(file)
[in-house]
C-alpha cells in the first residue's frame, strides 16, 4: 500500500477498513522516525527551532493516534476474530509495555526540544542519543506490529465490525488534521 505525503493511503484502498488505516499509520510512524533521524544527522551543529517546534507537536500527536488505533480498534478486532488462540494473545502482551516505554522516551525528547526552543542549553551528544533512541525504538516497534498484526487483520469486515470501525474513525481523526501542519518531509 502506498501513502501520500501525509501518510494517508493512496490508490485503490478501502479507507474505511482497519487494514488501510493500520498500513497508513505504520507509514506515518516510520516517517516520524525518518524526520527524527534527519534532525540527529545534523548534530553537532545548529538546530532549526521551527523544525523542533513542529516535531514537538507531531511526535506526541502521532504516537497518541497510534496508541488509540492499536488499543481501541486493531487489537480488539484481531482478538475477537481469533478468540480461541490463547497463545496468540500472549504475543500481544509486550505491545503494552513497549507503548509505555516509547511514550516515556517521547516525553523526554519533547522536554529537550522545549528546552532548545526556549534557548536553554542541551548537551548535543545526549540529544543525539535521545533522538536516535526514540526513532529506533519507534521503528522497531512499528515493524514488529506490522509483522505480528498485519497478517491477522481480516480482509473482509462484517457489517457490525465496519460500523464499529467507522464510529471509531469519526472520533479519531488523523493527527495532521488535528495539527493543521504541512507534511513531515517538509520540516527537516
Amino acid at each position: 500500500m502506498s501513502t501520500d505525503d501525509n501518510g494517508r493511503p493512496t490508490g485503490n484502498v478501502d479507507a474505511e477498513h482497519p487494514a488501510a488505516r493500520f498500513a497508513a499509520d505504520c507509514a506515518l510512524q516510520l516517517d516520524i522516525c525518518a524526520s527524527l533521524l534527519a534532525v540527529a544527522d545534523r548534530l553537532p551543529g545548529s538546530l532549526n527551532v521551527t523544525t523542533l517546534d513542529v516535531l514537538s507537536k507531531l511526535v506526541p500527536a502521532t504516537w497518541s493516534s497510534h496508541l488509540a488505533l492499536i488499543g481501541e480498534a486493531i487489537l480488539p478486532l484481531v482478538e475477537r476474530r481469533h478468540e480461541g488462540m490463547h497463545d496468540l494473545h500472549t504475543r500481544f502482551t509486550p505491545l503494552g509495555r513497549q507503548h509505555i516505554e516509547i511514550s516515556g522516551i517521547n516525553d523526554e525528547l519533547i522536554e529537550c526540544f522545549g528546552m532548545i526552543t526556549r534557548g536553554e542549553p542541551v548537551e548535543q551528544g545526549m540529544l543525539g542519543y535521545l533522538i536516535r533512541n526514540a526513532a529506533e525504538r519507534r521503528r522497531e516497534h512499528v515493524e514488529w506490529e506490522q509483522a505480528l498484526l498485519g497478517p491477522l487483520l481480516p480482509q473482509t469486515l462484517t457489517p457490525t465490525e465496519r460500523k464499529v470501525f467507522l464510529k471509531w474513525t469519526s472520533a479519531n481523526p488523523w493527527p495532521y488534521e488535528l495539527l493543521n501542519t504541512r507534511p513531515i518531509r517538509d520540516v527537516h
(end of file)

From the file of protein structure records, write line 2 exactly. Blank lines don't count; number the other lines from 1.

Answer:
C-alpha cells in the first residue's frame, strides 16, 4: 500500500477498513522516525527551532493516534476474530509495555526540544542519543506490529465490525488534521 505525503493511503484502498488505516499509520510512524533521524544527522551543529517546534507537536500527536488505533480498534478486532488462540494473545502482551516505554522516551525528547526552543542549553551528544533512541525504538516497534498484526487483520469486515470501525474513525481523526501542519518531509 502506498501513502501520500501525509501518510494517508493512496490508490485503490478501502479507507474505511482497519487494514488501510493500520498500513497508513505504520507509514506515518516510520516517517516520524525518518524526520527524527534527519534532525540527529545534523548534530553537532545548529538546530532549526521551527523544525523542533513542529516535531514537538507531531511526535506526541502521532504516537497518541497510534496508541488509540492499536488499543481501541486493531487489537480488539484481531482478538475477537481469533478468540480461541490463547497463545496468540500472549504475543500481544509486550505491545503494552513497549507503548509505555516509547511514550516515556517521547516525553523526554519533547522536554529537550522545549528546552532548545526556549534557548536553554542541551548537551548535543545526549540529544543525539535521545533522538536516535526514540526513532529506533519507534521503528522497531512499528515493524514488529506490522509483522505480528498485519497478517491477522481480516480482509473482509462484517457489517457490525465496519460500523464499529467507522464510529471509531469519526472520533479519531488523523493527527495532521488535528495539527493543521504541512507534511513531515517538509520540516527537516